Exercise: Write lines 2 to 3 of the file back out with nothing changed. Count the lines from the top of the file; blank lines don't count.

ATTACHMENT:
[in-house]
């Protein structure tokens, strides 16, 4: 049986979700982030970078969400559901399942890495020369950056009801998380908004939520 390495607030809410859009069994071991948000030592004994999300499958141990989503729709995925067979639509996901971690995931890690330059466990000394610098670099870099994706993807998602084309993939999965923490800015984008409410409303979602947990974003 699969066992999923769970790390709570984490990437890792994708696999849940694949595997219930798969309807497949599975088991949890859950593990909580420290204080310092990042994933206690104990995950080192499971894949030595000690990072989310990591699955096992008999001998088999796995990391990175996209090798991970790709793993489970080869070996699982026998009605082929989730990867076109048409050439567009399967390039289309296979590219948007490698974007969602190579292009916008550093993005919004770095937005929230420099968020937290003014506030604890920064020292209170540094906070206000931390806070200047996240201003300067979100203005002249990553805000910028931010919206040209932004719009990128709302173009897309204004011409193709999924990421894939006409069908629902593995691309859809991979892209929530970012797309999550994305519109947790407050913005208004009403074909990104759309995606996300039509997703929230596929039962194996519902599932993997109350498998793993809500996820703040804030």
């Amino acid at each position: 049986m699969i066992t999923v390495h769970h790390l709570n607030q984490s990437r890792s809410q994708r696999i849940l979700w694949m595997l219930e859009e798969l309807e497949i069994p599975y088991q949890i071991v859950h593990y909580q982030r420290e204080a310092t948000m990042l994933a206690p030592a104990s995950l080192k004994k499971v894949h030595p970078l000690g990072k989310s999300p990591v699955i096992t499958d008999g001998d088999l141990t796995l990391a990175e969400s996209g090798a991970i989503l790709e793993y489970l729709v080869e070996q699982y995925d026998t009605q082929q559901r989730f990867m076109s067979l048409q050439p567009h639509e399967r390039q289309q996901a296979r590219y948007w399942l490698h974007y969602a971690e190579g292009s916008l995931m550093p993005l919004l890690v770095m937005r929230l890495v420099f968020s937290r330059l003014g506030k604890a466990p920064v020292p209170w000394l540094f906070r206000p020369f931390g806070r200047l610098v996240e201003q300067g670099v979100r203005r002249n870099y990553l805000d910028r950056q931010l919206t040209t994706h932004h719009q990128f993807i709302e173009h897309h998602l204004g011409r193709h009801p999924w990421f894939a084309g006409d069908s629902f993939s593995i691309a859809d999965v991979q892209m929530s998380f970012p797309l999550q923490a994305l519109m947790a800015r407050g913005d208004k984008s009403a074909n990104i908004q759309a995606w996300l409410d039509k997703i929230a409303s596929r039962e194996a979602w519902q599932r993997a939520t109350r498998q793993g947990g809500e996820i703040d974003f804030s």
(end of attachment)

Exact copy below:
């Protein structure tokens, strides 16, 4: 049986979700982030970078969400559901399942890495020369950056009801998380908004939520 390495607030809410859009069994071991948000030592004994999300499958141990989503729709995925067979639509996901971690995931890690330059466990000394610098670099870099994706993807998602084309993939999965923490800015984008409410409303979602947990974003 699969066992999923769970790390709570984490990437890792994708696999849940694949595997219930798969309807497949599975088991949890859950593990909580420290204080310092990042994933206690104990995950080192499971894949030595000690990072989310990591699955096992008999001998088999796995990391990175996209090798991970790709793993489970080869070996699982026998009605082929989730990867076109048409050439567009399967390039289309296979590219948007490698974007969602190579292009916008550093993005919004770095937005929230420099968020937290003014506030604890920064020292209170540094906070206000931390806070200047996240201003300067979100203005002249990553805000910028931010919206040209932004719009990128709302173009897309204004011409193709999924990421894939006409069908629902593995691309859809991979892209929530970012797309999550994305519109947790407050913005208004009403074909990104759309995606996300039509997703929230596929039962194996519902599932993997109350498998793993809500996820703040804030």
């Amino acid at each position: 049986m699969i066992t999923v390495h769970h790390l709570n607030q984490s990437r890792s809410q994708r696999i849940l979700w694949m595997l219930e859009e798969l309807e497949i069994p599975y088991q949890i071991v859950h593990y909580q982030r420290e204080a310092t948000m990042l994933a206690p030592a104990s995950l080192k004994k499971v894949h030595p970078l000690g990072k989310s999300p990591v699955i096992t499958d008999g001998d088999l141990t796995l990391a990175e969400s996209g090798a991970i989503l790709e793993y489970l729709v080869e070996q699982y995925d026998t009605q082929q559901r989730f990867m076109s067979l048409q050439p567009h639509e399967r390039q289309q996901a296979r590219y948007w399942l490698h974007y969602a971690e190579g292009s916008l995931m550093p993005l919004l890690v770095m937005r929230l890495v420099f968020s937290r330059l003014g506030k604890a466990p920064v020292p209170w000394l540094f906070r206000p020369f931390g806070r200047l610098v996240e201003q300067g670099v979100r203005r002249n870099y990553l805000d910028r950056q931010l919206t040209t994706h932004h719009q990128f993807i709302e173009h897309h998602l204004g011409r193709h009801p999924w990421f894939a084309g006409d069908s629902f993939s593995i691309a859809d999965v991979q892209m929530s998380f970012p797309l999550q923490a994305l519109m947790a800015r407050g913005d208004k984008s009403a074909n990104i908004q759309a995606w996300l409410d039509k997703i929230a409303s596929r039962e194996a979602w519902q599932r993997a939520t109350r498998q793993g947990g809500e996820i703040d974003f804030s």